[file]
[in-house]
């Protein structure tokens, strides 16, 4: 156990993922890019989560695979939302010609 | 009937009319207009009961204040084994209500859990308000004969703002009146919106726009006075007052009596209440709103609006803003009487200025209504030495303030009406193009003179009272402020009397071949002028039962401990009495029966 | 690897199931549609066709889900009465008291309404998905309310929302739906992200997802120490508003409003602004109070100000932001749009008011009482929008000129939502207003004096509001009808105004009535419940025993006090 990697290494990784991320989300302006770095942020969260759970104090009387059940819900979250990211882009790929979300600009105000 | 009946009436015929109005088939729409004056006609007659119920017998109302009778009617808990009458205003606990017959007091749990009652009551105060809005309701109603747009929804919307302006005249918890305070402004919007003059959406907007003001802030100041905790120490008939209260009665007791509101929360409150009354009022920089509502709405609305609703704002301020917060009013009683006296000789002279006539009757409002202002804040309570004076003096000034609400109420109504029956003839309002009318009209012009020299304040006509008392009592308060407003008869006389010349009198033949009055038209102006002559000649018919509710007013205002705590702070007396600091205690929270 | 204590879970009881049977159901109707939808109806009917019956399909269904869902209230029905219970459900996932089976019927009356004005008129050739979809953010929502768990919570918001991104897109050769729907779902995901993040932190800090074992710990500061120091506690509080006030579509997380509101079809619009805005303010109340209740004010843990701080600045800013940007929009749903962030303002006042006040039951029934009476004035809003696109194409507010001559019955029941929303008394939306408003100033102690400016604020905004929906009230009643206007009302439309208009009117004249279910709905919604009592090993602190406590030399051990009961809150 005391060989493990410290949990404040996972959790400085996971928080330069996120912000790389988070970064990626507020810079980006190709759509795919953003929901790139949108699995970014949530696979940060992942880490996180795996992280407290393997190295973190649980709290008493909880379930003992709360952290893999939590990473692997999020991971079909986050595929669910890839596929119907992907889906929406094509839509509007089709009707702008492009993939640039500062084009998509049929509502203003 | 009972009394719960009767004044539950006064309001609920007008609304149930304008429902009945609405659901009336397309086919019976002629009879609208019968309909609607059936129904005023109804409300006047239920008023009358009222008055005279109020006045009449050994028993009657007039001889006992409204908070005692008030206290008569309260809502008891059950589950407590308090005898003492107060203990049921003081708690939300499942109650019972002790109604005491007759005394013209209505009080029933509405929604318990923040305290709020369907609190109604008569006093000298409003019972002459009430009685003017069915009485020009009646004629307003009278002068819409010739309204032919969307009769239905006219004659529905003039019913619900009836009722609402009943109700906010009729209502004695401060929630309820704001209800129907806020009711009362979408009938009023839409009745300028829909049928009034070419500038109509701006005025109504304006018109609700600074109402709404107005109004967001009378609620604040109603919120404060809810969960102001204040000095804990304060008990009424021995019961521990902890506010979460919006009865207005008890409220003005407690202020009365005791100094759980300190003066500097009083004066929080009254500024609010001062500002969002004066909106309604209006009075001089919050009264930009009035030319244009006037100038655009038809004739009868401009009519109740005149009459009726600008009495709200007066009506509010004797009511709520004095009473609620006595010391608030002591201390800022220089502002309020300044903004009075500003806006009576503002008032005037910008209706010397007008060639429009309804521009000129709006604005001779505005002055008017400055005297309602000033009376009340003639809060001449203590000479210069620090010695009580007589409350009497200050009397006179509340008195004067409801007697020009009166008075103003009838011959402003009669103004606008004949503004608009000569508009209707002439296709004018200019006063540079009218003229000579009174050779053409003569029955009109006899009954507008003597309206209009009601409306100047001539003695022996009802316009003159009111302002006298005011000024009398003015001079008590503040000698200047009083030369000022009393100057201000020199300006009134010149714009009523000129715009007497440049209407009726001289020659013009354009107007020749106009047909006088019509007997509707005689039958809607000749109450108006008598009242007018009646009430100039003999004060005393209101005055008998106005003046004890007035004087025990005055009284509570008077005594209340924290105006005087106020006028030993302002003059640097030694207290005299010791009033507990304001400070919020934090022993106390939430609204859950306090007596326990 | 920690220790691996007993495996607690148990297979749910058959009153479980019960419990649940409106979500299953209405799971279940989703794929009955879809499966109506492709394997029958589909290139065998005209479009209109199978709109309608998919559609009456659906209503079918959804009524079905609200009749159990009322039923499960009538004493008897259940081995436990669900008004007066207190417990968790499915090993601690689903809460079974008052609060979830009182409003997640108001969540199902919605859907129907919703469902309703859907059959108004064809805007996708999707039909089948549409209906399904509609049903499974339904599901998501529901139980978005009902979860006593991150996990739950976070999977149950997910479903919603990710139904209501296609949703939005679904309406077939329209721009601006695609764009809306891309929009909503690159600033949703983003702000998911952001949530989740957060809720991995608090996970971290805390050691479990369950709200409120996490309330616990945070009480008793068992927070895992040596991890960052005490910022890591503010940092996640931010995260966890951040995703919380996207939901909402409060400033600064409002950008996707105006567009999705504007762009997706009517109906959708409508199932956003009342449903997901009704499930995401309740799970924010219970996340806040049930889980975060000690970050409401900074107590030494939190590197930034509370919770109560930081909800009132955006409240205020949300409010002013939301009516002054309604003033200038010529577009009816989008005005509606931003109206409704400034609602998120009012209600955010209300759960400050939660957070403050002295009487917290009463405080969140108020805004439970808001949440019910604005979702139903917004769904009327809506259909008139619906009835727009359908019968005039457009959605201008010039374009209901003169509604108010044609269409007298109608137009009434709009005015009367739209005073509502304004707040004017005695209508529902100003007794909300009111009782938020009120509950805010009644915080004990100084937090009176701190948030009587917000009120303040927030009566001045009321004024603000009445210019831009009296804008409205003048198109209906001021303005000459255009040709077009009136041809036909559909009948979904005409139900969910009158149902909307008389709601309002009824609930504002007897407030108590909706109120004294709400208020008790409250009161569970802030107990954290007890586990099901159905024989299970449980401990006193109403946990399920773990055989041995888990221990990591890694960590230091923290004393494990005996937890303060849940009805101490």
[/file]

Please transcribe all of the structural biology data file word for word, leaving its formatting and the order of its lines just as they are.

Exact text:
[in-house]
């Protein structure tokens, strides 16, 4: 156990993922890019989560695979939302010609 | 009937009319207009009961204040084994209500859990308000004969703002009146919106726009006075007052009596209440709103609006803003009487200025209504030495303030009406193009003179009272402020009397071949002028039962401990009495029966 | 690897199931549609066709889900009465008291309404998905309310929302739906992200997802120490508003409003602004109070100000932001749009008011009482929008000129939502207003004096509001009808105004009535419940025993006090 990697290494990784991320989300302006770095942020969260759970104090009387059940819900979250990211882009790929979300600009105000 | 009946009436015929109005088939729409004056006609007659119920017998109302009778009617808990009458205003606990017959007091749990009652009551105060809005309701109603747009929804919307302006005249918890305070402004919007003059959406907007003001802030100041905790120490008939209260009665007791509101929360409150009354009022920089509502709405609305609703704002301020917060009013009683006296000789002279006539009757409002202002804040309570004076003096000034609400109420109504029956003839309002009318009209012009020299304040006509008392009592308060407003008869006389010349009198033949009055038209102006002559000649018919509710007013205002705590702070007396600091205690929270 | 204590879970009881049977159901109707939808109806009917019956399909269904869902209230029905219970459900996932089976019927009356004005008129050739979809953010929502768990919570918001991104897109050769729907779902995901993040932190800090074992710990500061120091506690509080006030579509997380509101079809619009805005303010109340209740004010843990701080600045800013940007929009749903962030303002006042006040039951029934009476004035809003696109194409507010001559019955029941929303008394939306408003100033102690400016604020905004929906009230009643206007009302439309208009009117004249279910709905919604009592090993602190406590030399051990009961809150 005391060989493990410290949990404040996972959790400085996971928080330069996120912000790389988070970064990626507020810079980006190709759509795919953003929901790139949108699995970014949530696979940060992942880490996180795996992280407290393997190295973190649980709290008493909880379930003992709360952290893999939590990473692997999020991971079909986050595929669910890839596929119907992907889906929406094509839509509007089709009707702008492009993939640039500062084009998509049929509502203003 | 009972009394719960009767004044539950006064309001609920007008609304149930304008429902009945609405659901009336397309086919019976002629009879609208019968309909609607059936129904005023109804409300006047239920008023009358009222008055005279109020006045009449050994028993009657007039001889006992409204908070005692008030206290008569309260809502008891059950589950407590308090005898003492107060203990049921003081708690939300499942109650019972002790109604005491007759005394013209209505009080029933509405929604318990923040305290709020369907609190109604008569006093000298409003019972002459009430009685003017069915009485020009009646004629307003009278002068819409010739309204032919969307009769239905006219004659529905003039019913619900009836009722609402009943109700906010009729209502004695401060929630309820704001209800129907806020009711009362979408009938009023839409009745300028829909049928009034070419500038109509701006005025109504304006018109609700600074109402709404107005109004967001009378609620604040109603919120404060809810969960102001204040000095804990304060008990009424021995019961521990902890506010979460919006009865207005008890409220003005407690202020009365005791100094759980300190003066500097009083004066929080009254500024609010001062500002969002004066909106309604209006009075001089919050009264930009009035030319244009006037100038655009038809004739009868401009009519109740005149009459009726600008009495709200007066009506509010004797009511709520004095009473609620006595010391608030002591201390800022220089502002309020300044903004009075500003806006009576503002008032005037910008209706010397007008060639429009309804521009000129709006604005001779505005002055008017400055005297309602000033009376009340003639809060001449203590000479210069620090010695009580007589409350009497200050009397006179509340008195004067409801007697020009009166008075103003009838011959402003009669103004606008004949503004608009000569508009209707002439296709004018200019006063540079009218003229000579009174050779053409003569029955009109006899009954507008003597309206209009009601409306100047001539003695022996009802316009003159009111302002006298005011000024009398003015001079008590503040000698200047009083030369000022009393100057201000020199300006009134010149714009009523000129715009007497440049209407009726001289020659013009354009107007020749106009047909006088019509007997509707005689039958809607000749109450108006008598009242007018009646009430100039003999004060005393209101005055008998106005003046004890007035004087025990005055009284509570008077005594209340924290105006005087106020006028030993302002003059640097030694207290005299010791009033507990304001400070919020934090022993106390939430609204859950306090007596326990 | 920690220790691996007993495996607690148990297979749910058959009153479980019960419990649940409106979500299953209405799971279940989703794929009955879809499966109506492709394997029958589909290139065998005209479009209109199978709109309608998919559609009456659906209503079918959804009524079905609200009749159990009322039923499960009538004493008897259940081995436990669900008004007066207190417990968790499915090993601690689903809460079974008052609060979830009182409003997640108001969540199902919605859907129907919703469902309703859907059959108004064809805007996708999707039909089948549409209906399904509609049903499974339904599901998501529901139980978005009902979860006593991150996990739950976070999977149950997910479903919603990710139904209501296609949703939005679904309406077939329209721009601006695609764009809306891309929009909503690159600033949703983003702000998911952001949530989740957060809720991995608090996970971290805390050691479990369950709200409120996490309330616990945070009480008793068992927070895992040596991890960052005490910022890591503010940092996640931010995260966890951040995703919380996207939901909402409060400033600064409002950008996707105006567009999705504007762009997706009517109906959708409508199932956003009342449903997901009704499930995401309740799970924010219970996340806040049930889980975060000690970050409401900074107590030494939190590197930034509370919770109560930081909800009132955006409240205020949300409010002013939301009516002054309604003033200038010529577009009816989008005005509606931003109206409704400034609602998120009012209600955010209300759960400050939660957070403050002295009487917290009463405080969140108020805004439970808001949440019910604005979702139903917004769904009327809506259909008139619906009835727009359908019968005039457009959605201008010039374009209901003169509604108010044609269409007298109608137009009434709009005015009367739209005073509502304004707040004017005695209508529902100003007794909300009111009782938020009120509950805010009644915080004990100084937090009176701190948030009587917000009120303040927030009566001045009321004024603000009445210019831009009296804008409205003048198109209906001021303005000459255009040709077009009136041809036909559909009948979904005409139900969910009158149902909307008389709601309002009824609930504002007897407030108590909706109120004294709400208020008790409250009161569970802030107990954290007890586990099901159905024989299970449980401990006193109403946990399920773990055989041995888990221990990591890694960590230091923290004393494990005996937890303060849940009805101490």